Continuing with the theme of Bill's post
, the State of Texas has scheduled the execution next week of Scott Panetti for the 1995 murder of his wife's parents. The editorial board of the New York Times
can't help themselves. Even when their position is basically a reasonable one, they still have to make absurd statements in the process.
During his capital murder trial, at which he was inexplicably allowed to represent himself, Mr. Panetti dressed in a cowboy suit and attempted to subpoena, among others, John F. Kennedy and Jesus Christ. A standby lawyer said his behavior was "scary" and "trance-like," and called the trial "a judicial farce."
The word "inexplicably" is just plain ignorant. There is no mystery at all as to why Panetti was allowed to represent himself or who was to blame. The blame lies squarely with the United States Supreme Court in the 1970s and its propensity at that time to make up rights that are not really in the Constitution.
In Faretta v. California
, 422 U.S. 806 (1975), the Supreme Court said that criminal defendants have a constitutional right to reject counsel and conduct their own defense. Justice Blackmun noted in dissent, "If there is any truth to the old proverb that 'one who is his own lawyer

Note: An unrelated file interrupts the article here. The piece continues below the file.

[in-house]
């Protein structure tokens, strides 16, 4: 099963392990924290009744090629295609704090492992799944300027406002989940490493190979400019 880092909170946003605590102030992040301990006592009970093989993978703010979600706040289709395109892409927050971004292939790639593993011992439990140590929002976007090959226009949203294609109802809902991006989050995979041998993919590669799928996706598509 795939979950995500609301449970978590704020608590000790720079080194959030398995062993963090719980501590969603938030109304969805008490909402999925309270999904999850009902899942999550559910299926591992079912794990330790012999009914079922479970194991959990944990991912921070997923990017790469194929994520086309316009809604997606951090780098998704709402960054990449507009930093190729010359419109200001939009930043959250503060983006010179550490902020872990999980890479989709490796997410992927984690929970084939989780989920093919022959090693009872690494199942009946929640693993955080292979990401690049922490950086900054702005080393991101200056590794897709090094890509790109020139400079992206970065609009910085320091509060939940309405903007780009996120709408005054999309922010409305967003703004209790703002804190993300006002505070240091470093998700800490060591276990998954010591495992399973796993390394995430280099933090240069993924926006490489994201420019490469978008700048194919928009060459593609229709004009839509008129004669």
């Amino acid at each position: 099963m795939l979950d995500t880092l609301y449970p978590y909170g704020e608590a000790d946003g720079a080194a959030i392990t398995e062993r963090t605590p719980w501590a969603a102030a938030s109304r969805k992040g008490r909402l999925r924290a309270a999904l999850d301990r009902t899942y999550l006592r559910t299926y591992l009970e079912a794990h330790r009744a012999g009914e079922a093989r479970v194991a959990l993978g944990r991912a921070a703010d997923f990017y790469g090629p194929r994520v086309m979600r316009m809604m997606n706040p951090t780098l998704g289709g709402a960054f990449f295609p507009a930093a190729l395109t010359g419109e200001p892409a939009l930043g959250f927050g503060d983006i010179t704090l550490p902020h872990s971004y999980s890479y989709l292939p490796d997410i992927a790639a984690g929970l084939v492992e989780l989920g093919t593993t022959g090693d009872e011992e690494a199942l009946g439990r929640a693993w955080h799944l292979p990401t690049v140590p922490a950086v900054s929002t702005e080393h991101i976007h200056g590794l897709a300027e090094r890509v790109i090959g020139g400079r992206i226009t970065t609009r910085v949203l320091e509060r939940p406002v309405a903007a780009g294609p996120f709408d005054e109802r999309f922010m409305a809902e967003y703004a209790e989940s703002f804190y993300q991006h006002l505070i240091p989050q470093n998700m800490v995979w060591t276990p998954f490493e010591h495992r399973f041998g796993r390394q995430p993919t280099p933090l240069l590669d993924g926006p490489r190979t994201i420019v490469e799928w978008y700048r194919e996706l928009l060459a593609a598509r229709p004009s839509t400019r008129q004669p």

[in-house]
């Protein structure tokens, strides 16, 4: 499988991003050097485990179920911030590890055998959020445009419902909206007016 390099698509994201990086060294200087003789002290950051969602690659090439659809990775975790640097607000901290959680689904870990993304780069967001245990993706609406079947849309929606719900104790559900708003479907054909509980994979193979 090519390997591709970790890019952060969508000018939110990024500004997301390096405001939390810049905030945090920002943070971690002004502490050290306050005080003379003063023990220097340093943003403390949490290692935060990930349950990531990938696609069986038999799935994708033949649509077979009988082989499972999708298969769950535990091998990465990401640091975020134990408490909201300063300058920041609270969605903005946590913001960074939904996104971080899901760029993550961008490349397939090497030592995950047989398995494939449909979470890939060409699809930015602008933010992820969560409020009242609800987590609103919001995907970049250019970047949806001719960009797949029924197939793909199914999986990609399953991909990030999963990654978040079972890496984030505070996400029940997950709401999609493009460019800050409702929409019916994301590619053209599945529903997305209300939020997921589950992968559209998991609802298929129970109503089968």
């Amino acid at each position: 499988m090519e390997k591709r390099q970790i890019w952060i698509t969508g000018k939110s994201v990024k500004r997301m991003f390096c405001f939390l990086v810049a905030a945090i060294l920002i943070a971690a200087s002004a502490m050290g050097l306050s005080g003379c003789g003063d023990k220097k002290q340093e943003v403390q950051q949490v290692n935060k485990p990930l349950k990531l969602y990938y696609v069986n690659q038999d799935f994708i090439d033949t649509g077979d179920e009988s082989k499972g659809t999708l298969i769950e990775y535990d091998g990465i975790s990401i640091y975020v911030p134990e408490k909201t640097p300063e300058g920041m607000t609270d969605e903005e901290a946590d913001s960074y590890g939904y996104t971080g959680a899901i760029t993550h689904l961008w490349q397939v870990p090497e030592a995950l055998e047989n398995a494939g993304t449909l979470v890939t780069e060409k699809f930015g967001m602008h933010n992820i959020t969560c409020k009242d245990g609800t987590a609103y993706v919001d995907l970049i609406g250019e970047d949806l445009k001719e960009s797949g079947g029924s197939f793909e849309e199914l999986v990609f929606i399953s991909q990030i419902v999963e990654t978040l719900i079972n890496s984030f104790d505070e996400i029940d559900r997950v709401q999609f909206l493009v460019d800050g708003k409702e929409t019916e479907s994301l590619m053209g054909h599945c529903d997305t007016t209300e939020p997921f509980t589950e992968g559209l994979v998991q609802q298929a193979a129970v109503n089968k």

has a fool for a client,' the Court by its opinion today now bestows a
constitutional right on one to make a fool of himself." In Panetti's case, make that a crazy fool.
rule was long understood to be absolute in most jurisdictions, including Texas and the Fifth Circuit. As long as the defendant was competent to stand trial, a very minimal standard, he had the constitutional right to represent himself, no matter how much of a farce he made of the trial. If the trial court denied him that dubious right, the judgment would be reversed on appeal or overturned on habeas corpus. The Texas trial judge was therefore correct, in the sense of following the precedents of both the state and federal courts, in allowing Panetti to represent himself. In Indiana v. Edwards
, 554 U.S. 164 (2008), we finally got the Court to modify Faretta
and recognize that some people are competent to stand trial and assist counsel but not to be their own counsel, see CJLF brief
, but 33 years had elapsed and a lot of water had passed under the bridge.
The issue in the courts now, though, is not Panetti's representation at trial but rather whether he is presently too crazy to execute.